Can the fat acceptance movement help people be fit?

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Fat acceptance movement’ doesn’t sound good. Let’s face it, it just doesn’t. Being fat is, in most cases, not being fit. Fit is healthy, so we all want to be fit. Not fat. Why would you want to accept obesity?

Because according to scientists from Monash University, the University of New England and the University of Canberra, body acceptance can lead to healthier diet and increased exercise. I didn’t want to argue with the result of a study that spanned three countries and involved 44 fatosphere (yes, you heard me, fatosphere) bloggers, yet I still felt that that something was quite wrong. It took me a long while to figure that it was not overweight people who were the problem.

Being born thin and naturally inclined to be active, it is very easy to judge people who aren’t. Laziness and gluttony are high on the list of the possible reasons for being fat.

Our culture tells us that thin is not only healthy, but also attractive. It also tells us that eating pizza and burgers and washing it down with coke is normal. If The Olympics are sponsored by fast-food and beer, it is surely fine to live on chips and gulp pints one after another. Eight hours at work and no exercise (because, really, not everybody is lucky enough to be born into an active family or have sporty friends) and, tah-dah, you’re fat.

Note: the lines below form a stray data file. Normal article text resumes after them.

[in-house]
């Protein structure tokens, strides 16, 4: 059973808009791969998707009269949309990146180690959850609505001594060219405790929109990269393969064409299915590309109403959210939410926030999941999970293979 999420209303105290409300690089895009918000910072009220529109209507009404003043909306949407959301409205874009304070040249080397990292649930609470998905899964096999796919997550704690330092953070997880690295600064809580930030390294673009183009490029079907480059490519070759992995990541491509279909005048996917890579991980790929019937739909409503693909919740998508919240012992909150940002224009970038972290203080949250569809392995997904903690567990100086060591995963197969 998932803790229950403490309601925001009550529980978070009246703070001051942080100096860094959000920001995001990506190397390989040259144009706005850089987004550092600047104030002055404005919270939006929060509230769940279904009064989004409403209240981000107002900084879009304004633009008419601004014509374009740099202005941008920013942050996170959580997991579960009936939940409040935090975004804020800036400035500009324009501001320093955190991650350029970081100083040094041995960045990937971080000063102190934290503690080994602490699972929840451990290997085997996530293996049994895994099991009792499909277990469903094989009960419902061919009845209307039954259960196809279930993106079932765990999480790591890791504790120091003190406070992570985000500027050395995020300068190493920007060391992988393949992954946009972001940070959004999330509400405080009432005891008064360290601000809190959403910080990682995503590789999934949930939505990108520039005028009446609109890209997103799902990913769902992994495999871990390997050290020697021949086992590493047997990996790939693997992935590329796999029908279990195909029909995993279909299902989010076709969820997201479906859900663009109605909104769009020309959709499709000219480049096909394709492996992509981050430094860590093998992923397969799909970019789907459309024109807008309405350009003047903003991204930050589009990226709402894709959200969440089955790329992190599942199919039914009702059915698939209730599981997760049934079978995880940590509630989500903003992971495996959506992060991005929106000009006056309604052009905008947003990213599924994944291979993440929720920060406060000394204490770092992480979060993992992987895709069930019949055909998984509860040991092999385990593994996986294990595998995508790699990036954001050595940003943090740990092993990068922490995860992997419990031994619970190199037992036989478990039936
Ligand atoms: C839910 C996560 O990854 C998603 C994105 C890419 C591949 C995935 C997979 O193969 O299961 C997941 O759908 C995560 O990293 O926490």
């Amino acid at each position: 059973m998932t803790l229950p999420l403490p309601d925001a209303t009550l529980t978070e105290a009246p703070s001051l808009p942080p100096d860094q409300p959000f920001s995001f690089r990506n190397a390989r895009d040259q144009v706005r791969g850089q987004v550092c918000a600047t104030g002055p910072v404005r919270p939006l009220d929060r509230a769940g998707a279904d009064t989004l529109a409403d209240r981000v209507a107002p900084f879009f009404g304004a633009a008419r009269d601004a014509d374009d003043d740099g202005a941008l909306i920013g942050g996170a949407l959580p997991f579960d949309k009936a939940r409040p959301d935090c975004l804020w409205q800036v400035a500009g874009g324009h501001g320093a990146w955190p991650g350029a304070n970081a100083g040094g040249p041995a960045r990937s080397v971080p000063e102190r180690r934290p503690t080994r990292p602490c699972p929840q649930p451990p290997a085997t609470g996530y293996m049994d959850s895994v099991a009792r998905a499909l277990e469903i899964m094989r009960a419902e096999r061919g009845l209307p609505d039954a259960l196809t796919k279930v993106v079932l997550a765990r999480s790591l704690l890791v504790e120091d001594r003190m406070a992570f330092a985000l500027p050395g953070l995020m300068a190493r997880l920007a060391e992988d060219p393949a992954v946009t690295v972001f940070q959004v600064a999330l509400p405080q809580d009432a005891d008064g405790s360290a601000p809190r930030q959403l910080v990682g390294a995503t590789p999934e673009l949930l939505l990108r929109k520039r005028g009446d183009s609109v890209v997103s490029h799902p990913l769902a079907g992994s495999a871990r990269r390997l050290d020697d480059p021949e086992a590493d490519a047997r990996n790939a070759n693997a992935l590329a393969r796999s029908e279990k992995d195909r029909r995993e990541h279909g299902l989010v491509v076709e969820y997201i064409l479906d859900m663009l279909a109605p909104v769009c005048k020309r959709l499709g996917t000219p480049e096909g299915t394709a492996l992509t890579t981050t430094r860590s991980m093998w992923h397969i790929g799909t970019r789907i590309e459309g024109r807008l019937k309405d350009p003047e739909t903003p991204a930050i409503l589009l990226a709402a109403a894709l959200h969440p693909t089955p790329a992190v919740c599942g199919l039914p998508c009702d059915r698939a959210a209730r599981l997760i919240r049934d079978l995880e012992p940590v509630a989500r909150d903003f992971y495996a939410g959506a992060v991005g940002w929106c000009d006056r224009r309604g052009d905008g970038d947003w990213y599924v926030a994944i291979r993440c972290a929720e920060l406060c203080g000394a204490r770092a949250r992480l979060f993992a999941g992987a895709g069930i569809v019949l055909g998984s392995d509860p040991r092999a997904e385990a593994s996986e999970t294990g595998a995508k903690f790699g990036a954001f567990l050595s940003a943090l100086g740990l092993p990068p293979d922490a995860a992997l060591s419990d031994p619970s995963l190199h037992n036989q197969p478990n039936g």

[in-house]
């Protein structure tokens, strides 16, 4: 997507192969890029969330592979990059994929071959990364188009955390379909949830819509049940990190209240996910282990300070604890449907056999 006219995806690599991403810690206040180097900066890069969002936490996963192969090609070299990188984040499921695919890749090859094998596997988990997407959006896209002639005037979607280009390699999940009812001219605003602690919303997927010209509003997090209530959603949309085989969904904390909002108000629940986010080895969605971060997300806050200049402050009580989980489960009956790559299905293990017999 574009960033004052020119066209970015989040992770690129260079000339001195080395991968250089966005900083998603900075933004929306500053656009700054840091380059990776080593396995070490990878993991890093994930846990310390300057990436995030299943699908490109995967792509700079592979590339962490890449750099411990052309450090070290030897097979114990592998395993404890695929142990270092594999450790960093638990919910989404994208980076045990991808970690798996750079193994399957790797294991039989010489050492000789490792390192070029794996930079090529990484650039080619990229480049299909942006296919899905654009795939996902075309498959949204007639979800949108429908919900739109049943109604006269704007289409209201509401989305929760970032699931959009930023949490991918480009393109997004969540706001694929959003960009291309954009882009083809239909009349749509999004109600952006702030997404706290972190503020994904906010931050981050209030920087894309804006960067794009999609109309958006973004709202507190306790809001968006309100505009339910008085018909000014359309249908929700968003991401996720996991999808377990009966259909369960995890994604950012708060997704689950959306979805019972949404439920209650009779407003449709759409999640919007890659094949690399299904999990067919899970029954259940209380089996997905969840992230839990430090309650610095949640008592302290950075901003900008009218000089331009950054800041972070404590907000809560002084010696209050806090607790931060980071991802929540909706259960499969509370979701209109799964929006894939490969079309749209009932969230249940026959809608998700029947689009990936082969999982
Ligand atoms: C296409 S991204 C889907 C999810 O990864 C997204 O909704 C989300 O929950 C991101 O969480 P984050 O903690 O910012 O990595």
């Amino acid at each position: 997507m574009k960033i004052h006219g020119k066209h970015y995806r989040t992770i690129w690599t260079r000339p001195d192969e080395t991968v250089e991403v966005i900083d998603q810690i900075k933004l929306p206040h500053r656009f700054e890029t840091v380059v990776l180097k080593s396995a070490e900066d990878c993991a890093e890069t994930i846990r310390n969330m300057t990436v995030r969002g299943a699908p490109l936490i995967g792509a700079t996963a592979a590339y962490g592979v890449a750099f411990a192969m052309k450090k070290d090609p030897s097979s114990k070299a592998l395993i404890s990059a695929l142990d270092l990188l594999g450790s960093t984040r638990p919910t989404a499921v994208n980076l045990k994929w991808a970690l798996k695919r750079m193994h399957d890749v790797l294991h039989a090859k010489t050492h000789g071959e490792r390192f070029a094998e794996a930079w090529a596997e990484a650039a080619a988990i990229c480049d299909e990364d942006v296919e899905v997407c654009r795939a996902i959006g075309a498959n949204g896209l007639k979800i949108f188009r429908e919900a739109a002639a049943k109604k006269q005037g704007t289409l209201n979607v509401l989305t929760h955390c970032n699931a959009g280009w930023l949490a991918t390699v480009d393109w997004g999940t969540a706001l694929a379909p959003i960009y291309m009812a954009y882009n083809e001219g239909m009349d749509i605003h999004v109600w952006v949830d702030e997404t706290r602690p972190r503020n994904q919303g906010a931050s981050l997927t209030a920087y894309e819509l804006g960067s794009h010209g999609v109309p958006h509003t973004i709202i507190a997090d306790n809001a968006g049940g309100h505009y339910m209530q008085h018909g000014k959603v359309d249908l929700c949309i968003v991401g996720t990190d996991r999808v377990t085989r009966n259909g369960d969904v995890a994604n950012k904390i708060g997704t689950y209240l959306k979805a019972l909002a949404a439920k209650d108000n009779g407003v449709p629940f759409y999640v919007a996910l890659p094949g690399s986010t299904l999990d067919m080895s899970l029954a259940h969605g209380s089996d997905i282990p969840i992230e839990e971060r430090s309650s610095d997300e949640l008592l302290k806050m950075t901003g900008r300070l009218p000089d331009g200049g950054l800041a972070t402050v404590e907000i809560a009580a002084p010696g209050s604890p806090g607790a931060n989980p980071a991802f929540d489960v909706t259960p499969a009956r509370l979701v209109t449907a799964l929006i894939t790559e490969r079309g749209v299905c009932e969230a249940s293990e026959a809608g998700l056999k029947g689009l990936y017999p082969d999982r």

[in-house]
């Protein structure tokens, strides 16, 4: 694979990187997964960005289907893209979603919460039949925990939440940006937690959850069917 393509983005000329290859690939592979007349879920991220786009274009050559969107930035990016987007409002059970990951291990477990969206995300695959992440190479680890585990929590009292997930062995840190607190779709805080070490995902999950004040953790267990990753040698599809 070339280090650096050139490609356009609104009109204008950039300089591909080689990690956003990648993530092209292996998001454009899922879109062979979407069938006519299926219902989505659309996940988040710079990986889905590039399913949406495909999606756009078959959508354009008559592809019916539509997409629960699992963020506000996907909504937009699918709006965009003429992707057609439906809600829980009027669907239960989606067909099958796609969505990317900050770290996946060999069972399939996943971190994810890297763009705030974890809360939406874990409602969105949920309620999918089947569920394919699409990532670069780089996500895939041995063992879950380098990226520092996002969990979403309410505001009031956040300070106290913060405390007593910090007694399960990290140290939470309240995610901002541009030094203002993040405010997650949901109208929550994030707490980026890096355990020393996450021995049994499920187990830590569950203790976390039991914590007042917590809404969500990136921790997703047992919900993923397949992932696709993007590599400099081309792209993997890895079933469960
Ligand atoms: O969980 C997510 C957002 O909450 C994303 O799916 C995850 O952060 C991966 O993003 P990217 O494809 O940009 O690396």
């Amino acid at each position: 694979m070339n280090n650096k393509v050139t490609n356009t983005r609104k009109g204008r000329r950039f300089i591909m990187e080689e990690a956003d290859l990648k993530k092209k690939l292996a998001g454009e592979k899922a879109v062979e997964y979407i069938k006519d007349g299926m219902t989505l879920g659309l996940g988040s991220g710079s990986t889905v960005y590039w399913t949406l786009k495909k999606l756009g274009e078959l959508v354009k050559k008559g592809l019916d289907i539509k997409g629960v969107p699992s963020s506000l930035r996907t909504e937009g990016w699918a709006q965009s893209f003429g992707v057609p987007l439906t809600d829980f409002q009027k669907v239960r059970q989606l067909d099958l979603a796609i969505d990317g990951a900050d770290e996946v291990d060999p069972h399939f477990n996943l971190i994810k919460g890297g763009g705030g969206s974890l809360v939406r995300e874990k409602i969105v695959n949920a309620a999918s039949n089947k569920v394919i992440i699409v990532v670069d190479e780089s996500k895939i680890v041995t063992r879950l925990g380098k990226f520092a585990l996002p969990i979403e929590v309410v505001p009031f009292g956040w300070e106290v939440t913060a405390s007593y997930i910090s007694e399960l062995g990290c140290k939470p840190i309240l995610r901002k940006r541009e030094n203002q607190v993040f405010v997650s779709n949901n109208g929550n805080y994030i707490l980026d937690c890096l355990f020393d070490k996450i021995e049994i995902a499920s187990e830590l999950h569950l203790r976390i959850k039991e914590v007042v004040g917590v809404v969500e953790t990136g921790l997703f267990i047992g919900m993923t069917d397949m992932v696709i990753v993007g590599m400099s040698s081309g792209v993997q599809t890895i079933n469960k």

An active person’s answer is, again, simple. Go train. Be active. Change your diet. It is very hard to think outside of the skinny box and realise that it can, in fact, be very unwelcoming. It’s only those fit people inside it. How do you sign up for a yoga class if you face walking into a room filled with ten skinny people and you’re the lazy fat one? Or, how do you start climbing? I mean, all climbers are fit, right? Being fat, you surely can’t do it. And you will look stupid too.

That’s where fat acceptance movement starts making sense. It’s not about promoting obesity; it’s about letting obese individuals not feel ashamed or alone. “Having that support and feeling empowered, people slowly found that their health behaviours began to change dramatically. For example, many people suddenly felt confident to do swimming, something they would not have done before” – said Dr Samantha Thomas from Monash.

And if somebody is overweight and doesn’t have an issue with fat acceptance, well, they probably have long ago accepted that they just won’t ever be fit. The choice is theirs to make.

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The original article was written by Sunanda Creagh and appeared on TheConversation.com. Brought to my attention by Helen from the Diary of a Newbie StrongWomen

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